Leaders in Scott County are considering talking to a familiar group about running that community's closed hospital.
Scott County's only hospital shut its doors last May. More than 200 people were laid off.
Scott County Mayor Jeff Tibbals announced at a special meeting Monday three groups are now interested in operating the facility. SM Promen, LLC, used to have exclusive negotiating rights with Scott County over the facility, but a deal with them fell through February 28.
The interested parties include a group of former hospital employees that goes by the name Human Outsource, another company named Restoration Healthcare, and Pioneer Health Services.
The county has negotiated with Pioneer, on-and-off, about running the hospital since 2011. The reason it has never come to an agreement with that operator is two-fold. First, a contractual hurdle with the hospital's old provider, HMA, stopped the initial deal from getting done. Then, in 2012, the Scott County Commission decided to go with SM Promen, LLC, instead of Pioneer.
Mayor Tibbals said at the time the hospital's former employees liked what SM Promen had to offer in its deal.
At Monday's meeting, Pioneer gave county commissioners a paper describing what an asset purchase agreement with their company might entail if were to ultimately be selected.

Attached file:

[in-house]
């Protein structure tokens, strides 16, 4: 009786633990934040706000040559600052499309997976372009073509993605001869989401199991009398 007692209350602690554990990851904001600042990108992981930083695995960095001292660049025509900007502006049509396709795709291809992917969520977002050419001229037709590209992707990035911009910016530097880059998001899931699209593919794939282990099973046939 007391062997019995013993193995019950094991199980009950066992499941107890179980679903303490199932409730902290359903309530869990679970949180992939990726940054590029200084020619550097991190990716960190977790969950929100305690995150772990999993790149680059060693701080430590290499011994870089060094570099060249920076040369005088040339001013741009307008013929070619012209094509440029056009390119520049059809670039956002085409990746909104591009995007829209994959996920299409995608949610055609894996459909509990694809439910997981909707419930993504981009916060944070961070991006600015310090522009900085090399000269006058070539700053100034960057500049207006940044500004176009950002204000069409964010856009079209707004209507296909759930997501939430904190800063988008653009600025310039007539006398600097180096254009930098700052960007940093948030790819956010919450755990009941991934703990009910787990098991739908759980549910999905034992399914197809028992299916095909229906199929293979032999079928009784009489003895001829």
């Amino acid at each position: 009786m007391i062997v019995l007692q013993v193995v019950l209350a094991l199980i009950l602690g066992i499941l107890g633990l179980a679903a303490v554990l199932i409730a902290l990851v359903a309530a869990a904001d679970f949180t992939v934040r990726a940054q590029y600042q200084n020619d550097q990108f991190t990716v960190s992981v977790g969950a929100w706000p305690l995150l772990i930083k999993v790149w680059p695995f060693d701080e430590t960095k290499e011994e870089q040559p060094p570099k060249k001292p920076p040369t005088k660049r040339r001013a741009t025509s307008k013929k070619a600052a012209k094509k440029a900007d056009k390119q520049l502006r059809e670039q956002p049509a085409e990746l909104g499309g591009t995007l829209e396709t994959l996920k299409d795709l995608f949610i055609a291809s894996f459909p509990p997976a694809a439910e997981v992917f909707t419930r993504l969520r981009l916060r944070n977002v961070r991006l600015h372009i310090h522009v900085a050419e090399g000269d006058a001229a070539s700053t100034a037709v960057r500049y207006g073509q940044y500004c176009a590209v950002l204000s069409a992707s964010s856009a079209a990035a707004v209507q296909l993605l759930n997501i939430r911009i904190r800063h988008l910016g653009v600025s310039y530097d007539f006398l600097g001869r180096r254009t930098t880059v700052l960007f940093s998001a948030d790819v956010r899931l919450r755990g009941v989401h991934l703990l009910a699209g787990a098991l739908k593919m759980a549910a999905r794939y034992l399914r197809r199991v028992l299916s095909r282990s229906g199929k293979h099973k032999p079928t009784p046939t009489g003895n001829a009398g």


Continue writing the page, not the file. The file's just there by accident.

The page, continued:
The paper read that Pioneer would open the facility within 60 days of a purchase agreement being executed. That time would not include the 45 days the state attorney general would need to review a deal.
In that 60 day period, Pioneer's approach would be split up into two phases. In the first phase, which would last 45 days, Pioneer would reopen the facility's lab, radiology, pharmacy, respiratory, human resources, maintenance, medical records, administration, business office and purchasing departments. Then, during the second phase, which would last 15 days, Pioneer would reopen the facility's remaining departments: medical/surgical, nursing, and dietary.
After hearing Pioneer's preliminary proposal, the Scott County Commission voted to hold a special called meeting March 11 at 5pm to discuss whether it should exclusively negotiate with that company.
"Right now, I think our best choice due to the time frame is definitely Pioneer Health," said Tibbals.
He pointed out that in September, the county's license will have to once again go up for review to the state health board. Tibbals said that process could ultimately delay the hospital reopening.
However, he pointed out that with Pioneer, the health facility could open its doors again this summer.
"Hopefully, we'll be open in July," Tibbals said.
Lori Phillips-Jones, district attorney general of the state's 8th Judicial District, said she cannot wait for that to happen. She lives in Scott County and her district also encompasses the area.
She said the closed hospital has changed the way her department does business.
"We don't have a place where we can conduct an initial exam or x-rays or anything like that," Phillips-Jones said.
She also told 10News her office has had to rely on the county's EMS service to drive defendants to other county hospitals just to collect blood.
"Something as simple as DUIs, we don't have the ability to take defendants to the hospital to get a blood alcohol," Phillips-Jones said.